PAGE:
NORTH POLE (AP) -- When Gen Nelson came to Alaska in 1956 with her husband Don on a church mission, she told friends and family back in Minnesota they'd be back in three years, five at the most.
Gen never went back and Alaska became home.
The Nelsons served as missionaries at Stevens Village for seven years, starting church services in a Quonset hut and raising their daughter Judy in a log cabin.
To enhance their missionary work, Don became a pilot. In the family's travels to villages, the Nelsons noticed one thing most Bush people had in common -- access to radios.
''The Lord definitely gave him a vision to start a radio station,'' Gen said of her late husband, Don. Radios were an obvious solution for getting their message out -- even though the Nelsons had no background or training in radio. They simply visited other radio stations to learn what to do.
While at a Native rally in Fort Yukon, the Nelsons were approached by David Ainley, a North Pole man offering land for the new project.
They could hardly believe their good fortune when they saw Ainley's beautiful property off Mission Road.
Ainley donated the land and has lived in a KJNP dormitory ever since one was built. ''He's been a real help,'' Gen said.
On Oct. 11, 1967, KJNP went on the air for the first time, initiating the broadcast with the hymn ''Bringing in the Sheaves.''
KJNP-AM began operating with 10,000 watts by day and 5,000 watts at night. On Christmas Day, 1970, KJNP is believed to have become the first radio station in Alaska to broadcast at 50,000 watts.
The high power gave KJNP the ability to reach not only the villagers but a chance to be heard in such far off places as Sweden, Russia, Germany, Finland, Norway and Great Britain.
A world map at KJNP pinpoints all the places from where listeners have called or written -- not bad for a sod-roofed log cabin tucked away in a small forest.
KJNP features a nightly program in Russian for its neighbors to the West.
KJNP has repeater stations at Barrow, Tok, Dot Lake, Delta Junction and Fort Yukon. KJNP added an FM station in 1977.
The company has operated throughout its history, and continues to do so today, solely with volunteers. Most of the 20 volunteers are missionaries supported by home churches in the Lower 48 and are provided dormitory or cabin housing near the station.
Bonnie Carriker, KJNP secretary-treasurer, is the exception to volunteers coming from out of state.
Widowed during the Valdez earthquake, Carriker met the Nelsons and came to KJNP in 1964. She and her two children moved to North Pole to join the KJNP family in 1967. Carriker and Gen became such good friends they are more like family. Carriker said KJNP was a great place to raise her children.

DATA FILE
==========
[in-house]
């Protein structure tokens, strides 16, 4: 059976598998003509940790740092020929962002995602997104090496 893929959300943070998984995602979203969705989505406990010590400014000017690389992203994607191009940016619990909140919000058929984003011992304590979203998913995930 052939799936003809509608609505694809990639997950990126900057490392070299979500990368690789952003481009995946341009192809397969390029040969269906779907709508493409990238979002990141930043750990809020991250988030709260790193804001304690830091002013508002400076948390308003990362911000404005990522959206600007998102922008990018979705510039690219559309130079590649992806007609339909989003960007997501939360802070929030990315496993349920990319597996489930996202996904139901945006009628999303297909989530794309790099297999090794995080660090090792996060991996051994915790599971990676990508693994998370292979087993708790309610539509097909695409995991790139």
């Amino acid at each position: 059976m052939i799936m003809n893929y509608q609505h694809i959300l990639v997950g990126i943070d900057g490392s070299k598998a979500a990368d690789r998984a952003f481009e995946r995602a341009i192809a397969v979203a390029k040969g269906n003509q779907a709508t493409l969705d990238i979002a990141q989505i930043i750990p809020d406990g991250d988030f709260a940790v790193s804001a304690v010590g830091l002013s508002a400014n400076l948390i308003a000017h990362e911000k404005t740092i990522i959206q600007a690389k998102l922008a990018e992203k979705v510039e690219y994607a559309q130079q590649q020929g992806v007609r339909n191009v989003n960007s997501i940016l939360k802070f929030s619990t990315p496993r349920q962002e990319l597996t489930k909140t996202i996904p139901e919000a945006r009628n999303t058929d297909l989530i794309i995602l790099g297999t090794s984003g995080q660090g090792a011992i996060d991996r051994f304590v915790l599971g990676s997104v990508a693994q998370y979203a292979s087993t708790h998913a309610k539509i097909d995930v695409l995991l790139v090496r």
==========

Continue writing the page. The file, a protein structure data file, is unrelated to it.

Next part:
Other longtime staffers, Dick and Beverly Olson, have been with KJNP since before it went on the air. Dick is vice president and Beverly is program director. ''This is where we felt God wanted us to be,'' Olson said.
Gen said the company has survived all these years on a shoestring largely with donations from listeners. ''The Lord provided,'' Gen said. ''It was taken care of. Those of us who answered this call made this our life.''
In 1981, when KJNP added a television station, Julie Beaver joined the station. She is TV manager, news director and secretary to Gen.
The original log cabin has grown with the times.
Today, the building has about a dozen added rooms, and in some places two- or three extra stories. Included in the complex are men's and women's dormitories, a kitchen, a staff commissary and a nursery for employees' children.
While the station's format has remained pretty much the same over the years -- gospel music and preaching -- one of KJNP's biggest changes occurred when Don died in 1997. ''It's rough,'' Gen said. ''I never intended to take over.''
At 77, she is the company president.
''I didn't want to disappoint him,'' Gen said. ''It's been our life.''
Before he died, Don asked Gen to run KJNP because they had worked so closely together. The station still plays Don's recorded messages regularly, which doesn't bother Gen in the least.
''I have breakfast with him every morning,'' she said of eating her meal while listening to his programs.
With Gen at the helm, KJNP has added a station, KJHA in Houston. Not only does KJNP have its radio and TV work, but it helps distribute Bibles to Third World countries.
One of the most enduring and endearing programs has been ''Trapline Chatter,'' a free message service popular with Bush folks who have no other way to get verbal messages to friends and family.
''We knew the value of it,'' Gen said of her own years of village life.
KJNP announcers have handled all types of messages, with Carriker once translating instructions for a medical transfer from a village, helping to save a child's life.
With an increasing number of telephones in villages, the use of ''Trapline Chatter'' has declined somewhat but Gen said she still gets letters saying, ''We don't know what we'd do without you.''
Refusing to think about retirement ''until God says you're through, sister,'' Gen keeps going strong with her friendly, energetic style.
She is preparing the company to switch to digital radio and plans to keep KJNP operating, whatever it takes.
''We will hang onto it,'' she said. ''That was our original vision.''
(Distributed by The Associated Press)
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